NEWPORT — It didn’t take long for Benjamin Jachim-Gallagher to figure out how to solve a problem of being in two places at once following his graduation June 5th from Newport High School.

The Harvard-bound Newporter and five of his friends already had plans to visit several countries in Europe for two weeks in June.

On Sunday, June 23, he was scheduled to be in Washington, D.C., to be presented his medallion as one of two U.S. Presidential Scholars from New Hampshire and only one of 161 in the entire country.

No problem.

Ben went to Europe with his friends. Midway through that trip, he flew back to Washington, D.C. for the June 23 ceremony before hopping a plane for his return trip to Europe to rejoin his group for the second half of their journey.

The 12-14 hour flights covered about 6,000 kilometers or 3,728 miles.

He left Venice on Friday, June 21, landed in Chicago and then took another flight to Washington, arriving Saturday night, June 22. He flew back to Marseille Tuesday afternoon to complete his journey.

During his stopover in Washington, Jachim-Gallagher was never at a loss for things to do. “It went really well,” he summed up that visit in four words.

He arrived at 11 p.m. on Saturday, spent the night in a hotel and then went off to meet other scholars Sunday afternoon. Of the 161 selected covering every state in the country, 153 were in Washington.

“My family came. There were a lot of family members in the audience supporting all the Presidential Scholars,” he stated.

Jachim-Gallagher said he got to meet and bond with other scholars for two hours prior to the official Sunday afternoon ceremony.

Each Presidential Scholar went up on the stage to receive a medallion presented by U.S. Secretary of Education Betsy DeVos. On Monday morning the Scholars visited the White House to meet President Donald Trump and join him for a group photo session.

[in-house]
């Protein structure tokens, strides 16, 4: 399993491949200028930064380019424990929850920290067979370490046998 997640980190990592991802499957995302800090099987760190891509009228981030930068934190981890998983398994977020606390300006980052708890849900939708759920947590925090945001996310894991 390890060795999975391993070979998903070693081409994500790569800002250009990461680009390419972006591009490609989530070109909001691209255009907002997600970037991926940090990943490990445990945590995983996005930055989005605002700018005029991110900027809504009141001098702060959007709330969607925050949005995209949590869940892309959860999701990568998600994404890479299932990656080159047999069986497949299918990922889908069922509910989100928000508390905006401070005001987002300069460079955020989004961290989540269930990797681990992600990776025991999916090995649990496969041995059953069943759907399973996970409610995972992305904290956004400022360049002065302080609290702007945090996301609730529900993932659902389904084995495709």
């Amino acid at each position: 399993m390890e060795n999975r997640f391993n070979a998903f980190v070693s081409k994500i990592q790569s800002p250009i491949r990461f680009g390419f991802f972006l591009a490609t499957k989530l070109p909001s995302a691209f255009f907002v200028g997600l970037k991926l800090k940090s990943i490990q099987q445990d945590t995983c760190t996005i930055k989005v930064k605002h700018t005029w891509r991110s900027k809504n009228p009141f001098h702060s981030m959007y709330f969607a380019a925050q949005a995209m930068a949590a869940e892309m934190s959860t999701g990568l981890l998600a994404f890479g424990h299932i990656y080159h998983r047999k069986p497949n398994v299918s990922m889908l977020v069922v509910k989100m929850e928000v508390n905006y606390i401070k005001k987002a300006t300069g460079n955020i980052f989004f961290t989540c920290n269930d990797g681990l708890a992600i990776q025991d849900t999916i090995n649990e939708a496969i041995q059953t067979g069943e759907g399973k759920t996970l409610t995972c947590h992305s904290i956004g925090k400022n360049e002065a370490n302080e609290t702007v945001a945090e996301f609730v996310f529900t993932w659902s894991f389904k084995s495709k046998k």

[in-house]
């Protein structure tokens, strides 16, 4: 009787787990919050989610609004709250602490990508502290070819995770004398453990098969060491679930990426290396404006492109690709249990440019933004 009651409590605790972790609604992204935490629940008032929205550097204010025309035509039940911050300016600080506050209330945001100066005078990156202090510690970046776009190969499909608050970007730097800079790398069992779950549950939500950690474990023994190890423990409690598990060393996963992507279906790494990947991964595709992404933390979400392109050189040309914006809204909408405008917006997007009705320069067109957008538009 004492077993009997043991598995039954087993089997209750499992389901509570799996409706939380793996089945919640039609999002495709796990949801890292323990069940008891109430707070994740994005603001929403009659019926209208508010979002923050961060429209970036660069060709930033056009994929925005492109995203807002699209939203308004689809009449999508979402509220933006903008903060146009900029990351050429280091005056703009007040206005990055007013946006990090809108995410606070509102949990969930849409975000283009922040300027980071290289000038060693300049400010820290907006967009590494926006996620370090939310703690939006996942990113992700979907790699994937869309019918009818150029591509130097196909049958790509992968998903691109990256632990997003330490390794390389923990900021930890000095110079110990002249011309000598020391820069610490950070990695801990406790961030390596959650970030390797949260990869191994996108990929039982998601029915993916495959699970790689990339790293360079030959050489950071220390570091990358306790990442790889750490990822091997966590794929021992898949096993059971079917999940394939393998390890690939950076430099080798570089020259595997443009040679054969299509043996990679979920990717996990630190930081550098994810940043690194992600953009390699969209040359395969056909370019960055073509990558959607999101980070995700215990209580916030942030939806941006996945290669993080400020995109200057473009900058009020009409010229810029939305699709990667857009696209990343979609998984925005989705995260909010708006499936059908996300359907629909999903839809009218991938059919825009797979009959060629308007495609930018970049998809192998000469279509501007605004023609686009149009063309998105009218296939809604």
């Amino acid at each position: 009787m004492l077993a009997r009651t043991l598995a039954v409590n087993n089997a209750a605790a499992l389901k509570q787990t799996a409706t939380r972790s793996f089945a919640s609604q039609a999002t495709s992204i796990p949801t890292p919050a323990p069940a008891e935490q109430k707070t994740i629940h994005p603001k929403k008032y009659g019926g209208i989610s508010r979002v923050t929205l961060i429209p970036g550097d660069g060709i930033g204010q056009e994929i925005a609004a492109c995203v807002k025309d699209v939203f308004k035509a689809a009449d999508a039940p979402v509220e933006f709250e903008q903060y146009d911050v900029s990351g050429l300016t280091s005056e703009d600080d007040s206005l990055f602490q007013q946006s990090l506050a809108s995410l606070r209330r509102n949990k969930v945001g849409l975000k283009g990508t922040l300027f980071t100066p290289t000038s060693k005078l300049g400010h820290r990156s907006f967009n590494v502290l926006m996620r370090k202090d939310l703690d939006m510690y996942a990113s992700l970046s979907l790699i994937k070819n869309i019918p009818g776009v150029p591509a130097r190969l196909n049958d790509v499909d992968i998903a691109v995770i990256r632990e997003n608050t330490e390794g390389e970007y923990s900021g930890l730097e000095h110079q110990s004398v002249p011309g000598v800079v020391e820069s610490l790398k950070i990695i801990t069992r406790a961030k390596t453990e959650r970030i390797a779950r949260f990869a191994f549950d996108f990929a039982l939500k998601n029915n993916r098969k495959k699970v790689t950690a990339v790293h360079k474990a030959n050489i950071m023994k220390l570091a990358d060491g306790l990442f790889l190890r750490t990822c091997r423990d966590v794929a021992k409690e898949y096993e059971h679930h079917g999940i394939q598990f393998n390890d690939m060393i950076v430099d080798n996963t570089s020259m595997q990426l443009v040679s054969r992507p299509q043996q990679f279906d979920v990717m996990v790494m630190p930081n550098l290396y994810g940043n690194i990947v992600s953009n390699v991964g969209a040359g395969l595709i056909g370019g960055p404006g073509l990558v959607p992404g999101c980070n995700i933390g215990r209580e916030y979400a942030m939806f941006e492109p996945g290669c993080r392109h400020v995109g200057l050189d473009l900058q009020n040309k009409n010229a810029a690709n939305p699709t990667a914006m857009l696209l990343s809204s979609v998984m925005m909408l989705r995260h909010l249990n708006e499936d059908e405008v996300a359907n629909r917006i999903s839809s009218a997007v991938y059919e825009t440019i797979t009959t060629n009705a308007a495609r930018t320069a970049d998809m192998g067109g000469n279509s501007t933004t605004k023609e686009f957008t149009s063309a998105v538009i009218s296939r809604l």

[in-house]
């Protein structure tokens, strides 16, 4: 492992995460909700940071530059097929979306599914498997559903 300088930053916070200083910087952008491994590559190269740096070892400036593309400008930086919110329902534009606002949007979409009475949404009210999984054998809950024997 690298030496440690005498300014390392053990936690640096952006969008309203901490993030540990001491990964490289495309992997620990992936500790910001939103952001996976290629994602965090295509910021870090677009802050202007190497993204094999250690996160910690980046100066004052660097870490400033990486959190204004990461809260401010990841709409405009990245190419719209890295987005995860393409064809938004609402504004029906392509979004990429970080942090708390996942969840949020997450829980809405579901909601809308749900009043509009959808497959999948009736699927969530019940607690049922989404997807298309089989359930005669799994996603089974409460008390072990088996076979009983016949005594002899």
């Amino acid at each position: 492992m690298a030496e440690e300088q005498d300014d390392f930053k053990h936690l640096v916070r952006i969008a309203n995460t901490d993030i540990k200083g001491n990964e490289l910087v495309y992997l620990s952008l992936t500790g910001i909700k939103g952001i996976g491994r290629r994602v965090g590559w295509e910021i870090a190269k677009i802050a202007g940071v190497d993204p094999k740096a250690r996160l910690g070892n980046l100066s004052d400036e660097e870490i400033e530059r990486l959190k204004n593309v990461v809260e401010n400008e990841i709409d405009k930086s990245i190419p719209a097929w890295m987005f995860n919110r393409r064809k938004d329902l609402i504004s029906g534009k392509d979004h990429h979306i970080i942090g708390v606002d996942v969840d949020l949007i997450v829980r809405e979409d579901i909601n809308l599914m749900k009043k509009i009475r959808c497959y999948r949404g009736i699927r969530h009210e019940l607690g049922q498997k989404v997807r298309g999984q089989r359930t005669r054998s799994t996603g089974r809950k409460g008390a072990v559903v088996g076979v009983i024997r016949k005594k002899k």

“What meant the most to me was being able to meet other Scholars than it was receiving the medallion,” Jachim-Gallagher said as he reflected on his Washington journey. “It was really special to meet all the top high school seniors in the country,” he added.

This summer, Ben is working at the Newport Recreation Center. He will start his college career at Harvard on Aug. 20 with preorientation.

“I want to congratulate this year’s class of Presidential Scholars on their achievement both inside of the classroom and out,” DeVos said in a press release when the 161 Presidential Scholars were announced earlier.

Members of the group were recognized for demonstrating outstanding academic achievement, artistic excellence, technical expertise, leadership, citizenship, service and contribution to the school and community.

Created in 1964, the U.S. Presidential Scholars Program has honored more than 7,500 of the nation’s top-performing students with the prestigious award.

Since 1983, each U.S. Presidential Scholar has been offered the opportunity to name his or her most influential teacher. The teacher chosen for recognition by Jachim-Gallager was Steve Christensen of Newport High School.

“Mr. Christensen is truly the most caring, honest and supportive teacher I know. Mr. ‘C’ as he is known, is a science teacher and a coach. He teaches the honors sections of physical science, chemistry and physics. He is also the school’s field hockey coach,” Jachim-Gallager wrote in the application process.

“He is the best student, not just a student but his humility,” Christensen related.

During the college application process, Jachim-Gallagher was accepted at several colleges including Georgetown, Williams, Harvard, Dartmouth and Brown.

In the classroom, Jachim-Gallagher said he did other work while paying attention. “I keep myself busy in class to stay interested,” he revealed.

“A lot of what I’ve done in high school is finding my own path.” At the end of his junior year Ben said he had maxed out the curriculum at Newport High School and had to find things to do. “I’ve taken all of the classes offered.”